by on April 15, 2014 at 1:16 pm in Uncategorized | Permalink

1. Praying and fasting at high latitudes.  And how charismatic was Jesus?

2. A brief look at Modinomics.  And here.  And how can we reduce deaths on Indian railway tracks? (scroll down a bit to reach that discussion)

3. Modern Russian cancer ward?  The general topic of pain relief is one of the most neglected in public policy and it requires more deregulation in the United States as well.

4. Dutch “glow in the dark” roads.

5. Amazon seems to be proceeding with drone plans.  And what are the best options for regulatory reform?, by Philip A. Wallach.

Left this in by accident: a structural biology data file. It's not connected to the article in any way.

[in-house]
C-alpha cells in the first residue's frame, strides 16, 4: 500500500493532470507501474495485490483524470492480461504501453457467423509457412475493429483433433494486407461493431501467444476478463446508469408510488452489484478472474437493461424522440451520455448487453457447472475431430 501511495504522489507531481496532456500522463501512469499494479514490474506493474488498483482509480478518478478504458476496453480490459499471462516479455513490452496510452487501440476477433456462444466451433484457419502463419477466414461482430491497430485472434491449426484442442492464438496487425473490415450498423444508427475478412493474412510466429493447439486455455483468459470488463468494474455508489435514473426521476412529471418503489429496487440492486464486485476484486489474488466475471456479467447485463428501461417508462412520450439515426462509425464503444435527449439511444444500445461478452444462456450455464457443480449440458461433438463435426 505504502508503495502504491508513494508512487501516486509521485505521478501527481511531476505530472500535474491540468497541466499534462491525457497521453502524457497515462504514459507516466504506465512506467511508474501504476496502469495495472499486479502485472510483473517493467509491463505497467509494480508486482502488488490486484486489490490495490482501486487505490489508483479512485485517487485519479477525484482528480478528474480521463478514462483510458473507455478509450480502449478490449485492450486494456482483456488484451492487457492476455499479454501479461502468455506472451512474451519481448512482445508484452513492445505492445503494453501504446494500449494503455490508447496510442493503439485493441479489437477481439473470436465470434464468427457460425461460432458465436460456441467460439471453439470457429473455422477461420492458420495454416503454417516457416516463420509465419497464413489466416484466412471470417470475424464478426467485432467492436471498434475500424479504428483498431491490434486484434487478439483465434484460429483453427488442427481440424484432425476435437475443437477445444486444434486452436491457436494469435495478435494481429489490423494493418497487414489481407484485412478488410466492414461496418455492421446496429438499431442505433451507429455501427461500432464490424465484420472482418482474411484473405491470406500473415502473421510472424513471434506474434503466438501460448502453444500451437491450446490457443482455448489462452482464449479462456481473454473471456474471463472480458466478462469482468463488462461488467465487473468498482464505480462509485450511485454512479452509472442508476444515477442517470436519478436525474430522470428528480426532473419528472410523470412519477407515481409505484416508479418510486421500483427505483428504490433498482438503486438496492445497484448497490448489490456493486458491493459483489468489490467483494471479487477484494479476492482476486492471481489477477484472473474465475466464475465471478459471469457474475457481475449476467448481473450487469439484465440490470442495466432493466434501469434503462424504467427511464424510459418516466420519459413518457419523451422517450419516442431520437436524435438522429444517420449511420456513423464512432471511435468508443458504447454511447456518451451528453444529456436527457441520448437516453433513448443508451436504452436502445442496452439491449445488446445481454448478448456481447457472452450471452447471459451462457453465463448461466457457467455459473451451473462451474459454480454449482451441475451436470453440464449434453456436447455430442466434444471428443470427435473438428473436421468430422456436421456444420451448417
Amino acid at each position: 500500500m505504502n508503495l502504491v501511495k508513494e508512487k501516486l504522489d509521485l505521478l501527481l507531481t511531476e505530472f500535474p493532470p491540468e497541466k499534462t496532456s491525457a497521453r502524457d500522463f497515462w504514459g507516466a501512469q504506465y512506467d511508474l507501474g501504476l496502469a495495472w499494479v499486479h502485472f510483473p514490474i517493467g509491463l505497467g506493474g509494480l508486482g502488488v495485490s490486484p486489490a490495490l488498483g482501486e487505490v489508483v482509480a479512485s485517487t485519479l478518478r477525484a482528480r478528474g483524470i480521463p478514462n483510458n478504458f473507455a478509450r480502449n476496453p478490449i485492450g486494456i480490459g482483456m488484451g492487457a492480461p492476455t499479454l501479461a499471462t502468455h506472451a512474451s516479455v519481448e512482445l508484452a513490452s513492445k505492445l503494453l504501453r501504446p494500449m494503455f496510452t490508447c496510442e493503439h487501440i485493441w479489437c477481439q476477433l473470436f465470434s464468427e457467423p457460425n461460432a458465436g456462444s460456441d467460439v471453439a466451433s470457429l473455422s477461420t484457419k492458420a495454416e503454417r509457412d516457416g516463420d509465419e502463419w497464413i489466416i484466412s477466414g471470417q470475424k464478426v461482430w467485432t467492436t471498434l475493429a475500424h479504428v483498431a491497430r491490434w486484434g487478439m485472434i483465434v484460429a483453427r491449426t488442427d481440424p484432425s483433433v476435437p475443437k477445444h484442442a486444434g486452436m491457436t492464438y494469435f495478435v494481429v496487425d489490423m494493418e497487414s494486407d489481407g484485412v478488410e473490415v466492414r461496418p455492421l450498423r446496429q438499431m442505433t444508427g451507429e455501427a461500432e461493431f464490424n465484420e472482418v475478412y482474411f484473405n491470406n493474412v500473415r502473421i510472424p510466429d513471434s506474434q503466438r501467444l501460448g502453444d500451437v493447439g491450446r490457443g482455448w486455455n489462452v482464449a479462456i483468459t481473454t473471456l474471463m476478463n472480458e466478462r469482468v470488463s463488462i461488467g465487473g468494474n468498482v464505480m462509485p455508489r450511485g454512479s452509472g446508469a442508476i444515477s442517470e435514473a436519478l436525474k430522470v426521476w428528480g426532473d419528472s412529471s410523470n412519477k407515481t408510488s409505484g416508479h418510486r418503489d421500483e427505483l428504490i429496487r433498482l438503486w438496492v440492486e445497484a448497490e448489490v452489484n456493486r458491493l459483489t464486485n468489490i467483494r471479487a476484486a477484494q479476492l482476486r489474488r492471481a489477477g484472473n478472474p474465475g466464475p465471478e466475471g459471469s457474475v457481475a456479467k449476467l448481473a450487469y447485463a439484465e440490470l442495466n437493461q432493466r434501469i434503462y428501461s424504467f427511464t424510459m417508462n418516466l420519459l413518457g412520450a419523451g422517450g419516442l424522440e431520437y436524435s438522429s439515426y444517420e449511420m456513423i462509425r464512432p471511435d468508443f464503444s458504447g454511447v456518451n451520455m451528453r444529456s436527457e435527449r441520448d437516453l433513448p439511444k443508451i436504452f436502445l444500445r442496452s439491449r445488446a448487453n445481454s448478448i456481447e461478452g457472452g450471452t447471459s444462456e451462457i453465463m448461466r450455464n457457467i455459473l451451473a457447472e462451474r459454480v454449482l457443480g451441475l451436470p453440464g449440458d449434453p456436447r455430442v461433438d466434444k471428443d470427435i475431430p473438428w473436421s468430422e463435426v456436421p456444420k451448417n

6. The earnings of economics majors.

7. James K. Galbraith writes a Cambridge critique of Piketty.  A good and interesting piece, one of the best reviews.

From a report from today’s WaPo:

No examples have surfaced of anyone actually exploiting the vulnerability.

Of course that is no longer true, as The Royal Canadian Mounted Police are investigating the cases of 900 Canadian identity theft victims.  And there are likely undetected further cases.  Still, when I hear this crisis described as “On the scale of 1 to 10, this is an 11,” I conclude that economists think about risk differently than do most people, including tech consultants.  (To flip this coin on its other side, I am not especially reassured about the web sites judged as “safe” — should we now start trusting such judgments so strongly?)